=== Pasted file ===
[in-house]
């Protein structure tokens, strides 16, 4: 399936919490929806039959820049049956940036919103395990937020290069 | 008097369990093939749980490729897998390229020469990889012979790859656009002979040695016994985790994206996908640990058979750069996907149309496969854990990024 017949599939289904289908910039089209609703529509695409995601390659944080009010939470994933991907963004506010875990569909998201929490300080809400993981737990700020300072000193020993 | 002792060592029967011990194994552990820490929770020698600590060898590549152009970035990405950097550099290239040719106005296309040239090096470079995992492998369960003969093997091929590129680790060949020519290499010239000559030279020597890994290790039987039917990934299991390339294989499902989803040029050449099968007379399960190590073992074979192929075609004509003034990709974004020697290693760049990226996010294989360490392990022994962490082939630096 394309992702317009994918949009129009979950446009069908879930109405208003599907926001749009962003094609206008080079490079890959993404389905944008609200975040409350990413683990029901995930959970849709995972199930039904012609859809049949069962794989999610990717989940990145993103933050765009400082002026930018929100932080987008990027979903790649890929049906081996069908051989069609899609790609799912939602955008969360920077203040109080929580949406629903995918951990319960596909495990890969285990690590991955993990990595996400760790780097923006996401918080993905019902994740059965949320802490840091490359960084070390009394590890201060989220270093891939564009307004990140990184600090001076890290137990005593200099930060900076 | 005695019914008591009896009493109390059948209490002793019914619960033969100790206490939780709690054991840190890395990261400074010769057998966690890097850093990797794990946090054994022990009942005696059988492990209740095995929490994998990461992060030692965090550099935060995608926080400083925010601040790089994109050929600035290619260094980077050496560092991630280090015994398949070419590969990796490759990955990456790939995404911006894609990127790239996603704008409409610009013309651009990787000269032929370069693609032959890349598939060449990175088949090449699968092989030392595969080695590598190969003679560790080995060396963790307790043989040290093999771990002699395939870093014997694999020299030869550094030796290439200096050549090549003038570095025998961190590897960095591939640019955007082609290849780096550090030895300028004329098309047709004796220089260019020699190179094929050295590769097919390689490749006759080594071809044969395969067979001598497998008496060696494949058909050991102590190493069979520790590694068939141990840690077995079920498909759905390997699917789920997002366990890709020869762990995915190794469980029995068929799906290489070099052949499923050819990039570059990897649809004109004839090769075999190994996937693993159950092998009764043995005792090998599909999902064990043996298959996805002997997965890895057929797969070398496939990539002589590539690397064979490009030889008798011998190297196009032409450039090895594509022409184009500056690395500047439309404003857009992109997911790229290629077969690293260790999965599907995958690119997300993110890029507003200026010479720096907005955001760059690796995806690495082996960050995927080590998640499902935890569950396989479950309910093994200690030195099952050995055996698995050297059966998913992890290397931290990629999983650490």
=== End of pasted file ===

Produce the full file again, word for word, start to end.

[in-house]
């Protein structure tokens, strides 16, 4: 399936919490929806039959820049049956940036919103395990937020290069 | 008097369990093939749980490729897998390229020469990889012979790859656009002979040695016994985790994206996908640990058979750069996907149309496969854990990024 017949599939289904289908910039089209609703529509695409995601390659944080009010939470994933991907963004506010875990569909998201929490300080809400993981737990700020300072000193020993 | 002792060592029967011990194994552990820490929770020698600590060898590549152009970035990405950097550099290239040719106005296309040239090096470079995992492998369960003969093997091929590129680790060949020519290499010239000559030279020597890994290790039987039917990934299991390339294989499902989803040029050449099968007379399960190590073992074979192929075609004509003034990709974004020697290693760049990226996010294989360490392990022994962490082939630096 394309992702317009994918949009129009979950446009069908879930109405208003599907926001749009962003094609206008080079490079890959993404389905944008609200975040409350990413683990029901995930959970849709995972199930039904012609859809049949069962794989999610990717989940990145993103933050765009400082002026930018929100932080987008990027979903790649890929049906081996069908051989069609899609790609799912939602955008969360920077203040109080929580949406629903995918951990319960596909495990890969285990690590991955993990990595996400760790780097923006996401918080993905019902994740059965949320802490840091490359960084070390009394590890201060989220270093891939564009307004990140990184600090001076890290137990005593200099930060900076 | 005695019914008591009896009493109390059948209490002793019914619960033969100790206490939780709690054991840190890395990261400074010769057998966690890097850093990797794990946090054994022990009942005696059988492990209740095995929490994998990461992060030692965090550099935060995608926080400083925010601040790089994109050929600035290619260094980077050496560092991630280090015994398949070419590969990796490759990955990456790939995404911006894609990127790239996603704008409409610009013309651009990787000269032929370069693609032959890349598939060449990175088949090449699968092989030392595969080695590598190969003679560790080995060396963790307790043989040290093999771990002699395939870093014997694999020299030869550094030796290439200096050549090549003038570095025998961190590897960095591939640019955007082609290849780096550090030895300028004329098309047709004796220089260019020699190179094929050295590769097919390689490749006759080594071809044969395969067979001598497998008496060696494949058909050991102590190493069979520790590694068939141990840690077995079920498909759905390997699917789920997002366990890709020869762990995915190794469980029995068929799906290489070099052949499923050819990039570059990897649809004109004839090769075999190994996937693993159950092998009764043995005792090998599909999902064990043996298959996805002997997965890895057929797969070398496939990539002589590539690397064979490009030889008798011998190297196009032409450039090895594509022409184009500056690395500047439309404003857009992109997911790229290629077969690293260790999965599907995958690119997300993110890029507003200026010479720096907005955001760059690796995806690495082996960050995927080590998640499902935890569950396989479950309910093994200690030195099952050995055996698995050297059966998913992890290397931290990629999983650490």